By Cesare Polenghi
In recent days I had a bit of fun on Twitter, discussing tactics with some British chaps. The debate soon degenerated into the usual clichés:
“Italian football is boring, all games end 0-0!”
“But England hasn’t won the World Cup since 1966!”
“Still, an English team just won the Champions League!”
“Yes, and their coach is Italian, ha-ha!”
Truth is, the English game today is better than the Italian one, but that has nothing to do with tactics, number of goals scored or International trophies won. The Premier League outclasses Serie A today because it is a better product and it is more fun to be around--it's as simple as that.
In the days surrounding the season’s opening weekend in England, Italy’s sports tabloids were reporting an interview with an inconsolable Walter Mazzarri. Napoli’s helmsman was referring back to a largely meaningless game played more than a week earlier (the Italian Supercoppa in Beijing, won by Juventus 4-2), describing how the game was “ruined” by some occult powers.
Poor old Mazzarri, who saw red during the game for insulting the referee, was so depressed that he allegedly said he had thought of quitting football altogether.
If truth be told, in the game Juventus were given a crucial penalty, but to most it seemed rather legitimate, likewise for the two red cards shown to Napoli players. Be that as it may, referees do make mistakes, it’s part of the game.
Last Saturday’s games involving Liverpool and Tottenham too saw a couple of soft calls in the box, added to which the fact that in Newcastle Jermain Defoe scored after being offside, just as Carlos Tevez had done a few hours earlier and Fernando Torres did this week against Reading.
But guess what? The BBC commentators, Gary Lineker, his buddies at Match of the Day and those involved on the pitch and interviewed later, barely mentioned these episodes.
Brendan Rodgers did not threaten to quit football, Alan Pardew pleaded guilty for his silly sending off, and the newspapers in England the following day mostly celebrated one single event; the return of football.
Back to Italy and that purposeless Supercoppa; the game that was supposed to promote Italian football in Asia had instead been turned into a ridiculed feudal affair. Two of the three major daily Italian newspapers went with the following headlines:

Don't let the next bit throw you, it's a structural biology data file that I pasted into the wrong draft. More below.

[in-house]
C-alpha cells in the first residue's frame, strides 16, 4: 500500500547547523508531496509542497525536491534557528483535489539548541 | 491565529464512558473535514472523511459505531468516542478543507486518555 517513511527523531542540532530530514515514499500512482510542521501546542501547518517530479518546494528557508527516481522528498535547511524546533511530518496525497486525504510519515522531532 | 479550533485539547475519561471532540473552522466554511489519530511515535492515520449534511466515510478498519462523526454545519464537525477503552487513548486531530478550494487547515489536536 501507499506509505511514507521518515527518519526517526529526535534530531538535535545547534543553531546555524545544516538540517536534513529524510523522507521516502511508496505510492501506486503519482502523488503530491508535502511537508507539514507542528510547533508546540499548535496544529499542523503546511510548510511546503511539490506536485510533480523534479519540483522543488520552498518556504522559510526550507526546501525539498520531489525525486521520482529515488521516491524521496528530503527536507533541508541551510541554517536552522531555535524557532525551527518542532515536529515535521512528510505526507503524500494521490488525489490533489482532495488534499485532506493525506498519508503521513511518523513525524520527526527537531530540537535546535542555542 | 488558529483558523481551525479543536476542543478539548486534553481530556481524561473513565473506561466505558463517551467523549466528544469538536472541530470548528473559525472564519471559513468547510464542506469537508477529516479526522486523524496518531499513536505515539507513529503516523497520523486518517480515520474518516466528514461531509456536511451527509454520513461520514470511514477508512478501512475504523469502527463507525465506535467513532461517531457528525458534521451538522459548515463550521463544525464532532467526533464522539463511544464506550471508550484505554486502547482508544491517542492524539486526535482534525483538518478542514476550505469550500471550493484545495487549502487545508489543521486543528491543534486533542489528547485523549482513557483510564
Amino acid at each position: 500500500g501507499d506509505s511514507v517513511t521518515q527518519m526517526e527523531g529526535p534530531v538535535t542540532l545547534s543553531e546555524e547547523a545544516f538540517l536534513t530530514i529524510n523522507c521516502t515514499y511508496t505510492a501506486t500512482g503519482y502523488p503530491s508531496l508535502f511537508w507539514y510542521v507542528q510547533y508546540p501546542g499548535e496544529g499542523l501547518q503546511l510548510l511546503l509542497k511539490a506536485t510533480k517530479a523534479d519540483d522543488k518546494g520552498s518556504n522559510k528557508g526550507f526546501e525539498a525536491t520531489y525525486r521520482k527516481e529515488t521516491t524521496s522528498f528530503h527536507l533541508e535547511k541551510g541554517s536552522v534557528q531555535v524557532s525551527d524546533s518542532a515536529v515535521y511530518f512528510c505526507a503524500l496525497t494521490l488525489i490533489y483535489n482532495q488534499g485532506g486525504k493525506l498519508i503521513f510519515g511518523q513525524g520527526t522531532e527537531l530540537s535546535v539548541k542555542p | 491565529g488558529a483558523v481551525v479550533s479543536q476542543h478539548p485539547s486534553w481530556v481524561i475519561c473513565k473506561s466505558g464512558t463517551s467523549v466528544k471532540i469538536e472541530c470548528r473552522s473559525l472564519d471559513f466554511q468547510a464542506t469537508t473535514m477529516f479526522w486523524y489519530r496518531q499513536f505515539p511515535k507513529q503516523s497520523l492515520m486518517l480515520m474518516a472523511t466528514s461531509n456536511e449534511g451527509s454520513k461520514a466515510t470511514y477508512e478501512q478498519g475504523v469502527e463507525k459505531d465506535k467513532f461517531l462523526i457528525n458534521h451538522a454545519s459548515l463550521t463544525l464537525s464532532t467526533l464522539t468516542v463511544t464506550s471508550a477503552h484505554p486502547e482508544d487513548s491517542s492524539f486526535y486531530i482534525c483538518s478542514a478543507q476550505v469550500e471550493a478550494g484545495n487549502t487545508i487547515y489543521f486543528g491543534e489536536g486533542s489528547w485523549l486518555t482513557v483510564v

Tuttosport from Turin went with: “ALWAYS JUVE,” in capital letters and spoke of how the black-and-white dominated the game and rightly won it.
The Neapolitan edition of the Corriere dello Sport instead hoped to sell more copies with the headline: “SUPERSHAME,” followed by an accusatory “They decided the game!”--referring, of course, to the refs and the linesmen all pictured individually on the front page.
Mind you, we are not talking about publications owned by Juventus and Napoli; these are standard daily sport papers that have been around since 1945 and 1924 respectively!
Football coverage in Italy has become so parochial, that even the media have felt compelled to take sides, and their editors are no better than those supporters endlessly quarreling in smoky Italian bars.
The small matter of all the action; the goals, runs, sweat, tears, is often forgotten. What seems important is who cheated, which decision the ref got wrong and who allegedly ‘bought’ the game. It is just as fun as fixed wrestling, though it actually reminds me more of a chicken fight.
In other words, it is not something that somebody sane will enjoy, as it is exhausting and joyless.
Compare this again with the product delivered by the Premier League: On the pitch it might not be that much better, I actually believe that tactically the average Serie A side is still superior to their English counterpart, but by watching the Premier League, if only on TV, you breathe in a different air.
The stadiums are full, supporters flock from all over the globe, and so do players. It is the ultimate football product for the globalising 21st century - gosh, even Swansea City turn heads nowadays!
Alas, in Italy, the utter lack of reciprocal respect between the clubs, the supporters and now the media as well, combine for a decadent cocktail--an anachronistic surrogate for the neverending war between city-states I hope had finished some 150 years ago.
As we wait for this to change, the Serie A kicks off this weekend. From the (digital) pages of Goal.com, I will do my utter best every week to add some (needed) entertainment to what should still be one of the best championships on the planet, whilst also hoping to chronicle the beginning of a new dawn for Italian football.